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(10) Partner Uncertainty and the Dynamic Boundary of the Firm
Thomas Hellmann and Veikko Thiele
We develop a new theory of the dynamic boundary of the firm where asset owners may want to change partners ex post. We identify a fundamental trade-off between (i) a „displacement externality“ under non-integration, where a partner leaves a relationship even though his benefit is worth less than the loss to the displaced partner, and (ii) a „retention externality“ under integration, where a partner inefficiently retains the other. With more asset specificity, displacement externalities matter more and retention externalities less, so that integration becomes more attractive. Wealth can resolve ex post inefficient partner arrangements, but may weaken ex ante incentives for specific investments.
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(11) Welfare Consequences of Information Aggregation and Optimal Market Size
Kei Kawakami
We analyze the welfare implications of information aggregation in a trading model where traders have both idiosyncratic endowment risk and asymmetric information about security payoffs. The optimal market size balances two forces: (i) the risk-sharing role of markets, which creates a positive externality amongst traders, against (ii) the information-aggregation role of prices, which leads to prices that are more correlated with security payoffs, thereby undermining the hedging function of markets. Our analysis indicates that a market with infinitely many traders may not be the right welfare benchmark in the presence of risk aversion and information aggregation.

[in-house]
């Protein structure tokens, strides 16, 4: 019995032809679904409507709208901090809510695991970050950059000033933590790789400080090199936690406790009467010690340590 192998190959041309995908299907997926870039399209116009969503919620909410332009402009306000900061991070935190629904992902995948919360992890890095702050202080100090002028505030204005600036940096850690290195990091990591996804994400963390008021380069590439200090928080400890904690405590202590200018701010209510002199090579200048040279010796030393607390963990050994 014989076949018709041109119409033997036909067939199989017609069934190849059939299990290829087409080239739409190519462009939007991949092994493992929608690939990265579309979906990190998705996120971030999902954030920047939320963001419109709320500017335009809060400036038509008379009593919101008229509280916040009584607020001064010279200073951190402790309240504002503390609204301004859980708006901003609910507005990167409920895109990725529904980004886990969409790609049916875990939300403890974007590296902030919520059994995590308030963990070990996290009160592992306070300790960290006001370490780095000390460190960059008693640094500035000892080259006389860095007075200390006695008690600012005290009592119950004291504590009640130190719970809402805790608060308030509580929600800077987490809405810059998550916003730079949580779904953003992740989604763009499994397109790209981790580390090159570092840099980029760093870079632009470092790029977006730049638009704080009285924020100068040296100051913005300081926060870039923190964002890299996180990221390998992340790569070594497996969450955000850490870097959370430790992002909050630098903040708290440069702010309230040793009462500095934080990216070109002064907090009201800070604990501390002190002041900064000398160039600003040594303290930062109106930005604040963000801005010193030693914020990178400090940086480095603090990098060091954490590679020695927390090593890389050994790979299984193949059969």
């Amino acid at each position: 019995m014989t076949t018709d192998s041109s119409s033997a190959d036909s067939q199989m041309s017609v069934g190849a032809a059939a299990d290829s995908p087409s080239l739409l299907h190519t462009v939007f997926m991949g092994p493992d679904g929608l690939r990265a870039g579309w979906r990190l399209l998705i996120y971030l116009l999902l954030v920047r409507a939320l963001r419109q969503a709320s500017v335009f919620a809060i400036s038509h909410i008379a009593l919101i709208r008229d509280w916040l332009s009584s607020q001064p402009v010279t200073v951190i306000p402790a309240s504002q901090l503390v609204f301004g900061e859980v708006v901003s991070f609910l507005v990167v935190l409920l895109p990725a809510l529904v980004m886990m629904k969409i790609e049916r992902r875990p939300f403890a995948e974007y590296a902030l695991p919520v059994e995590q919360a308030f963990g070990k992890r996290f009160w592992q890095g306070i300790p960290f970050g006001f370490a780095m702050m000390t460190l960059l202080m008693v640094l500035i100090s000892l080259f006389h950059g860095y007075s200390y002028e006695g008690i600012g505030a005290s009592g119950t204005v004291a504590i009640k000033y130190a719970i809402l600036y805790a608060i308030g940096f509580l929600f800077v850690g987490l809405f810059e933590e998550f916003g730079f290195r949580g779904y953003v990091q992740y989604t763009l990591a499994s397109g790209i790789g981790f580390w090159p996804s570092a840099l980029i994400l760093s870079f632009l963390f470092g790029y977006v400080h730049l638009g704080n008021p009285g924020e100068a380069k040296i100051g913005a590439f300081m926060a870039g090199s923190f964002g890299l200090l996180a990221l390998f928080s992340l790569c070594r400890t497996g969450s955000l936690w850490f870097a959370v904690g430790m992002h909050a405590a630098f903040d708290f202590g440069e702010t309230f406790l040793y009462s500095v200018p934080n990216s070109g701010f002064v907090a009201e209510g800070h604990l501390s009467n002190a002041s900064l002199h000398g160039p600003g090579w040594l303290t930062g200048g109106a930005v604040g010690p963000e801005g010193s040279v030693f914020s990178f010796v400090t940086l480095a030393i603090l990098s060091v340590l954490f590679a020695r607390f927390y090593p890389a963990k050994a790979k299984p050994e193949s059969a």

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(12) Centralized Decision Making and Informed Lobbying
Rafael Costa Lima, Humberto Moreira and Thierry Verdier
We address the trade-off between centralized and decentralized decision making subject to influence from privately informed lobbies. We focus on informative equilibria with separating differentiable contribution schedules and identify an information transmission effect under centralized structures. Such effect decreases capture and increases welfare when lobbies have „aligned preferences.“ The opposite effect holds for „polarized preferences.“ We present two examples of this framework: local public goods and customs union agreements. Finally, we compare the policy outcomes from this political economy perspective to those under a normative mechanism design approach, and extend our analysis to the discussion of pooling equilibria.